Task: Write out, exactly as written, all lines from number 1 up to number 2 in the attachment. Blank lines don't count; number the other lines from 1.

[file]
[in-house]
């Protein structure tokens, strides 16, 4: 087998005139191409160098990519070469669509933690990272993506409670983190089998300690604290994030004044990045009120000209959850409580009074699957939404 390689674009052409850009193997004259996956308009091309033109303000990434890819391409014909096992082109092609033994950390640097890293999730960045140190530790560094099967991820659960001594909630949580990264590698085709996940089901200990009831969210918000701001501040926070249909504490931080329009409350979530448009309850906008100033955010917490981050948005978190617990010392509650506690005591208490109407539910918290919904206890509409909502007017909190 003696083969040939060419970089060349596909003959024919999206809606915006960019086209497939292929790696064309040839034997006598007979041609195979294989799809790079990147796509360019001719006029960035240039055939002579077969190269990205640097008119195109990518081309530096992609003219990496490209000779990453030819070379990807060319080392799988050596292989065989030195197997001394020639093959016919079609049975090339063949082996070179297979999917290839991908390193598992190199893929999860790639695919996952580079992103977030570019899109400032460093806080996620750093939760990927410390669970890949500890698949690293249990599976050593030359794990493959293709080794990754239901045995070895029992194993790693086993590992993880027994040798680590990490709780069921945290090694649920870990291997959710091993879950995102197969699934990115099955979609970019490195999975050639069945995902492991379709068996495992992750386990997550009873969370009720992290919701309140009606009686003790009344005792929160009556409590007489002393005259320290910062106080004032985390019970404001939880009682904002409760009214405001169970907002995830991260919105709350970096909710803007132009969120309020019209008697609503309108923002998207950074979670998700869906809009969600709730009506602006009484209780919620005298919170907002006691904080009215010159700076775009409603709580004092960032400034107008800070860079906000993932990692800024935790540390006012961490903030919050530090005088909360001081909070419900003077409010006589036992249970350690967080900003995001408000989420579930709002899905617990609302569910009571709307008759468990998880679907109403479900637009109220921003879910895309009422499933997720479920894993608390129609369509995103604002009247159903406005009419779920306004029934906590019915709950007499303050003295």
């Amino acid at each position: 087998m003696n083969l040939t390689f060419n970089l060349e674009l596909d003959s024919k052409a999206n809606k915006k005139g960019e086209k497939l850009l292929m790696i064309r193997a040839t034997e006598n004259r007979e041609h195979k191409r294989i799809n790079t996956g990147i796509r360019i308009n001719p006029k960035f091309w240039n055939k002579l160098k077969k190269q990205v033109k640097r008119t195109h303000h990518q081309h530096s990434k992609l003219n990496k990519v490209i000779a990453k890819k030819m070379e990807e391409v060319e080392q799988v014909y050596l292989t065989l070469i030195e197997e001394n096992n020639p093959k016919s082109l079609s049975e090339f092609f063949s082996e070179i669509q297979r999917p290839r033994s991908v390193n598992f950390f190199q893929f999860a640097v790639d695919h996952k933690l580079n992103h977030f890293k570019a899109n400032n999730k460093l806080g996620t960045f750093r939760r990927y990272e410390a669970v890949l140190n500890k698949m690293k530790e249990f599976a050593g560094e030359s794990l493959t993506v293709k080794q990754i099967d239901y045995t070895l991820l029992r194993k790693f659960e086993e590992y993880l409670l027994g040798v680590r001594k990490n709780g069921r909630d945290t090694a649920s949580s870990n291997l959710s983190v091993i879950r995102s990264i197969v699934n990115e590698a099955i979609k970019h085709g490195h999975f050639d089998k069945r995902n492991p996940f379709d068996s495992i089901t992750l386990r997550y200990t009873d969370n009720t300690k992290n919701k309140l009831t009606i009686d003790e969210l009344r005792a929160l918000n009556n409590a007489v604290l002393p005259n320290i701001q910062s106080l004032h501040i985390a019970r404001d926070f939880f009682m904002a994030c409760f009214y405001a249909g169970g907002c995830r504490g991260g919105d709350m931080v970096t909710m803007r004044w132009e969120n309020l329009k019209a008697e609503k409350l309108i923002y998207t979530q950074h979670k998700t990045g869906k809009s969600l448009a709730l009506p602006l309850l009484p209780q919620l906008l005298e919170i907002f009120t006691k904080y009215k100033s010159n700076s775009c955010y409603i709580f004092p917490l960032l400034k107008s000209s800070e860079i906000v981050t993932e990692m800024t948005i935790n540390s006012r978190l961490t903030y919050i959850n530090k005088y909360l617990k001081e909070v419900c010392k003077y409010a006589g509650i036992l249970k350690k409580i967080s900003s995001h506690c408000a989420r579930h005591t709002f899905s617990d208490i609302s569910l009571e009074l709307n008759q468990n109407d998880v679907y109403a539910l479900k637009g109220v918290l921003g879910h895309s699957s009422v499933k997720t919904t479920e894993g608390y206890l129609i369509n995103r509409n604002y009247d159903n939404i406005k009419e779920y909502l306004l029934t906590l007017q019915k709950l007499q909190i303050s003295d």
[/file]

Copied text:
[in-house]
């Protein structure tokens, strides 16, 4: 087998005139191409160098990519070469669509933690990272993506409670983190089998300690604290994030004044990045009120000209959850409580009074699957939404 390689674009052409850009193997004259996956308009091309033109303000990434890819391409014909096992082109092609033994950390640097890293999730960045140190530790560094099967991820659960001594909630949580990264590698085709996940089901200990009831969210918000701001501040926070249909504490931080329009409350979530448009309850906008100033955010917490981050948005978190617990010392509650506690005591208490109407539910918290919904206890509409909502007017909190 003696083969040939060419970089060349596909003959024919999206809606915006960019086209497939292929790696064309040839034997006598007979041609195979294989799809790079990147796509360019001719006029960035240039055939002579077969190269990205640097008119195109990518081309530096992609003219990496490209000779990453030819070379990807060319080392799988050596292989065989030195197997001394020639093959016919079609049975090339063949082996070179297979999917290839991908390193598992190199893929999860790639695919996952580079992103977030570019899109400032460093806080996620750093939760990927410390669970890949500890698949690293249990599976050593030359794990493959293709080794990754239901045995070895029992194993790693086993590992993880027994040798680590990490709780069921945290090694649920870990291997959710091993879950995102197969699934990115099955979609970019490195999975050639069945995902492991379709068996495992992750386990997550009873969370009720992290919701309140009606009686003790009344005792929160009556409590007489002393005259320290910062106080004032985390019970404001939880009682904002409760009214405001169970907002995830991260919105709350970096909710803007132009969120309020019209008697609503309108923002998207950074979670998700869906809009969600709730009506602006009484209780919620005298919170907002006691904080009215010159700076775009409603709580004092960032400034107008800070860079906000993932990692800024935790540390006012961490903030919050530090005088909360001081909070419900003077409010006589036992249970350690967080900003995001408000989420579930709002899905617990609302569910009571709307008759468990998880679907109403479900637009109220921003879910895309009422499933997720479920894993608390129609369509995103604002009247159903406005009419779920306004029934906590019915709950007499303050003295």